Farmhand #145 – Visually Distinct Cows

January Farmhand backlog

This was the second ticket I finished off for jeremyckahn‘s Farmhand and the first one related to the art. Hopefully, it won’t be the last art ticket, because it was a lot of fun!๐Ÿ˜

I’m holding off on the write-up for Add a setting to hide the Home screen #234 until I’ve got a better handle on things so I can explain it a bit better. For now… you get cows!

End Goal

Currently cows are only visually differentiated by color. This can make it difficult for colorblind players to breed a Rainbow Cow. We should add some other non-color-based marker or indicator to differentiate the cows.

Why pick this ticket?

After the ‘hide homescreen’ ticket, I needed a bit of a brain break! Plus the pixel art reminds me of the games I made back in High School using Turbo Pascal and the pixel art tool my friend created in binary. (8088s, away!๐Ÿ˜‚ )

Anywho, it sounded like a fun, easy challenge, and since the cow art already existed and just needed tweaking it would mostly be learning how the pixel art program worked.

So… what did I do and what did I learn?

The Current Cows

Farmhand starting cow colors

One of the goals in Farmhand is to breed Rainbow Cows, which is done by making sure a cow has one of every color in its gene pool. Thus it’s important to be able to tell the cow colors apart so you pick the right ones for breeding!

Colorblindness

In order to see what the colors look like right now, I used https://www.color-blindness.com/coblis-color-blindness-simulator/ to run through all of the options.

As you can see, they aren’t impossible to tell apart right now, but they aren’t easy either.

Since I don’t want to change the colors themselves, the only way to differentiate the cows are going to be by pattern and pose. (I tried ‘by silly hats’ as well… but my silly hat drawing skills were not up to par. Alas.)

Patterns

Farmhand - grayscale new cows

Cows come in a wide variety of patterns, so the simplest thing to do was just play around with that!

Holsteins are the easiest so they make up a bulk of the patterns (the purple is more of a Guernsey), with the color either replacing white or replacing black. There actually aren’t many three-color cows, but I couldn’t help adding a white blaze to the yellow one.

I pulled in Ayrshire-ish pattern for the orange cow and a modified Belgian Blue (very little body roaning) for the blue.

The green cow is a modified Milch cow (no black head), but I needed smaller black spots to help tie the Rainbow cow back into the rest of the herd.

I really wanted to sneak in a belted cow, but it just looked odd. ๐Ÿ˜ญ

Poses

Since we’ve got a lot of similar patterns, it was time to tweak the poses!

I tried moving the legs around, but couldn’t settle on something that looked good both standing still and hopping. So I went for the tail and the facial expressions.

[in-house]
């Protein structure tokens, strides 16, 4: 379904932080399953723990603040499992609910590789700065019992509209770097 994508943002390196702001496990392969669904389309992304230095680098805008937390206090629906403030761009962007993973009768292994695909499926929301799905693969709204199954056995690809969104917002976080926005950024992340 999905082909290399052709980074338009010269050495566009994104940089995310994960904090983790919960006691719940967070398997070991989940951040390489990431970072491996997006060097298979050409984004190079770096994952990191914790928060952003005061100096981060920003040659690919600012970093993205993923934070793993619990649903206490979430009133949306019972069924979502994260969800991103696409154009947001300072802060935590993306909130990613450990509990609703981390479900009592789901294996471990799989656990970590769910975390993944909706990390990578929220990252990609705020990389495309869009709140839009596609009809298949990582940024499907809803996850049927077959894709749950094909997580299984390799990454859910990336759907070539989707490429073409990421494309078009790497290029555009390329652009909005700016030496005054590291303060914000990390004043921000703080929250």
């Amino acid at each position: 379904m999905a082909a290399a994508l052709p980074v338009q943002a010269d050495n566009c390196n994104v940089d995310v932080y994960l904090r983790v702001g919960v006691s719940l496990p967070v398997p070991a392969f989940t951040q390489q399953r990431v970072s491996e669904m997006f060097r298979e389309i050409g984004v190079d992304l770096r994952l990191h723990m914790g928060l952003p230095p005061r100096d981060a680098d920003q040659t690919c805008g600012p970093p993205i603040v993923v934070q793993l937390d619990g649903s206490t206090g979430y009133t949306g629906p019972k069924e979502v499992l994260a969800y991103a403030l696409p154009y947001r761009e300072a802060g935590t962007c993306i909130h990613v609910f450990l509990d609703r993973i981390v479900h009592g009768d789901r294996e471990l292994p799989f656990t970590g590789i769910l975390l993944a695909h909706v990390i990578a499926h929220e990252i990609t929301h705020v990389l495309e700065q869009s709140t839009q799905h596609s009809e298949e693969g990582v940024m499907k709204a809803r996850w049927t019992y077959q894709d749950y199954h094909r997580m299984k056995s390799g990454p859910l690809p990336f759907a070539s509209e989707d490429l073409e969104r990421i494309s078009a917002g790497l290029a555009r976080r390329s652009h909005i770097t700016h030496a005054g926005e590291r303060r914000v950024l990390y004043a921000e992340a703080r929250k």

The tail got a new swish and startled post and the face got a grumpy, amused, looking down, and startled expression.

The only cow that kept the default face and tail was orange, with all other non-rainbow cows getting a change to either the tail or the face.

Part of me wants to go and make all of them as options, so you could have eight colors * three tail poses * five faces… but that way leads madness! ๐Ÿ˜‚

Farmhand - grayscale new cows

I did one last check using the same value of gray for all cows to make sure I could tell them apart.

I was looking for things like brown and purple, where the two are close in terms of pattern– to make sure they have visually distinct faces and tails.

I made sure the three cows that kept the ‘default’ face (brown, white, and orange) had the widest changes in pattern.

All in all, I think they turned out pretty well!

Piskel

Farmhand - Piskel Editor - blue belted cow

The editor that the folks over on Farmhand have been using was Piskel, which I hadn’t run into before. It’s got an online editor as well as a desktop version.

It’s incredibly easy to use and although it’s pretty basic, it’s definitely getting me in the mood to draw again! (Somewhere I have all the old .bmps for my ancient Turbo Pascal games…)

Currently, the cows are just static images (even though they have two layers in Piskel) and the game uses .pngs stored in src/img/animals/cows.

So basically, I just had to doodle in new patterns and then save them both as a .piskel file and a .png file.

PR Review

https://github.com/jeremyckahn/farmhand/pull/242

The PR review for this ticket was much smoother than for 145! ๐Ÿ˜…

There were a few tweaks to the pixel art that needed to be done and they gave me a link to a great read so I could learn a bit more about what makes a good sprite (https://michafrar.gumroad.com/l/pixel-logic).

So yay for easy wins! ๐Ÿ˜

Update!

Ticket #246 came in a little bit after this one and transformed things quite a bit! The patterns were all converted to grayscale and then the gray is programmatically swapped out for the cow’s color.

The cow’s color and genetics are indicated on the information card, so it won’t matter if folks can see the differences.

Which means there are now all-white cows… we have Charolais now! ๐Ÿ˜‚

TL;DR

This was an easy ticket because all that changed was the .piskel and .png files, no coding required! …Just a bunch of research into the various types of color blindness and what cows look like.

I learned I’ve got a lot to learn about pixel art, that cows look a lot more alike than I had suspected (I’m used to horses), and that it’s nice to have a pallet cleanser between coding tickets.

Now it’s time to dive back into code! ๐Ÿ˜

Next ticket up is A view for all current prices for unlocked items #235…


Leave a Reply